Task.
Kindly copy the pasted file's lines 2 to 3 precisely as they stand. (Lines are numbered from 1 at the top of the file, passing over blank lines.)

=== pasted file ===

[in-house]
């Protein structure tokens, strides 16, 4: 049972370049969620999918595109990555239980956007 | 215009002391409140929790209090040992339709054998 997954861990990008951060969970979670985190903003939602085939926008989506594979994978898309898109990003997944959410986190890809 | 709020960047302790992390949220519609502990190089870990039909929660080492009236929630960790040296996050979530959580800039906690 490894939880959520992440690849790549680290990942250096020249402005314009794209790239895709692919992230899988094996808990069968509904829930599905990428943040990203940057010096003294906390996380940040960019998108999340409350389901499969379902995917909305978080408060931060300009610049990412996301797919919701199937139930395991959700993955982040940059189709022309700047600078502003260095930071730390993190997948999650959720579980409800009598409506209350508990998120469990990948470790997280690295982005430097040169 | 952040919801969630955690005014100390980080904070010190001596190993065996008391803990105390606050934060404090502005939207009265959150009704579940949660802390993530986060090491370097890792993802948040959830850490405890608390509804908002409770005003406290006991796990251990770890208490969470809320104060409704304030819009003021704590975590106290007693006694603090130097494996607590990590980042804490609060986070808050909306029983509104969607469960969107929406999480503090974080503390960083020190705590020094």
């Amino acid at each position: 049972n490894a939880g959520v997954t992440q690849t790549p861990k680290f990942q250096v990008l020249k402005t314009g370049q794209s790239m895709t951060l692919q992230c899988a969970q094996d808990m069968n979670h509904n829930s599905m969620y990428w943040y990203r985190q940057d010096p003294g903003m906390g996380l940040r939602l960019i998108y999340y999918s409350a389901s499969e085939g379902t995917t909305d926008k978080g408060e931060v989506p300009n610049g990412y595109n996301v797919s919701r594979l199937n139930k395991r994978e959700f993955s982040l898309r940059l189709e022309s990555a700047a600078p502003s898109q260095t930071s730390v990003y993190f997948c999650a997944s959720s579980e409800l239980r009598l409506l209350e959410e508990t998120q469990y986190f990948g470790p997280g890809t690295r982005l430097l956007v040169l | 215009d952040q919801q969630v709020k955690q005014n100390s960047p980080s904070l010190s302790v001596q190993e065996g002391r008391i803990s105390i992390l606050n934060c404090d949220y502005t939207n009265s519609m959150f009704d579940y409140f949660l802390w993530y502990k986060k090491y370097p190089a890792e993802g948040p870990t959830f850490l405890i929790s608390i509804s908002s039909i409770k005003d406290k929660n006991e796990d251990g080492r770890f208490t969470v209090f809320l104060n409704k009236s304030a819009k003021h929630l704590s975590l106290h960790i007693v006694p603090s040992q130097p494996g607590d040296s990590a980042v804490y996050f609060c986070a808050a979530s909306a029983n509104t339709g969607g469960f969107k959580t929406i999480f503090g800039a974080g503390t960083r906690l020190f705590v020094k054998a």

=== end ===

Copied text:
């Protein structure tokens, strides 16, 4: 049972370049969620999918595109990555239980956007 | 215009002391409140929790209090040992339709054998 997954861990990008951060969970979670985190903003939602085939926008989506594979994978898309898109990003997944959410986190890809 | 709020960047302790992390949220519609502990190089870990039909929660080492009236929630960790040296996050979530959580800039906690 490894939880959520992440690849790549680290990942250096020249402005314009794209790239895709692919992230899988094996808990069968509904829930599905990428943040990203940057010096003294906390996380940040960019998108999340409350389901499969379902995917909305978080408060931060300009610049990412996301797919919701199937139930395991959700993955982040940059189709022309700047600078502003260095930071730390993190997948999650959720579980409800009598409506209350508990998120469990990948470790997280690295982005430097040169 | 952040919801969630955690005014100390980080904070010190001596190993065996008391803990105390606050934060404090502005939207009265959150009704579940949660802390993530986060090491370097890792993802948040959830850490405890608390509804908002409770005003406290006991796990251990770890208490969470809320104060409704304030819009003021704590975590106290007693006694603090130097494996607590990590980042804490609060986070808050909306029983509104969607469960969107929406999480503090974080503390960083020190705590020094």
């Amino acid at each position: 049972n490894a939880g959520v997954t992440q690849t790549p861990k680290f990942q250096v990008l020249k402005t314009g370049q794209s790239m895709t951060l692919q992230c899988a969970q094996d808990m069968n979670h509904n829930s599905m969620y990428w943040y990203r985190q940057d010096p003294g903003m906390g996380l940040r939602l960019i998108y999340y999918s409350a389901s499969e085939g379902t995917t909305d926008k978080g408060e931060v989506p300009n610049g990412y595109n996301v797919s919701r594979l199937n139930k395991r994978e959700f993955s982040l898309r940059l189709e022309s990555a700047a600078p502003s898109q260095t930071s730390v990003y993190f997948c999650a997944s959720s579980e409800l239980r009598l409506l209350e959410e508990t998120q469990y986190f990948g470790p997280g890809t690295r982005l430097l956007v040169l | 215009d952040q919801q969630v709020k955690q005014n100390s960047p980080s904070l010190s302790v001596q190993e065996g002391r008391i803990s105390i992390l606050n934060c404090d949220y502005t939207n009265s519609m959150f009704d579940y409140f949660l802390w993530y502990k986060k090491y370097p190089a890792e993802g948040p870990t959830f850490l405890i929790s608390i509804s908002s039909i409770k005003d406290k929660n006991e796990d251990g080492r770890f208490t969470v209090f809320l104060n409704k009236s304030a819009k003021h929630l704590s975590l106290h960790i007693v006694p603090s040992q130097p494996g607590d040296s990590a980042v804490y996050f609060c986070a808050a979530s909306a029983n509104t339709g969607g469960f969107k959580t929406i999480f503090g800039a974080g503390t960083r906690l020190f705590v020094k054998a």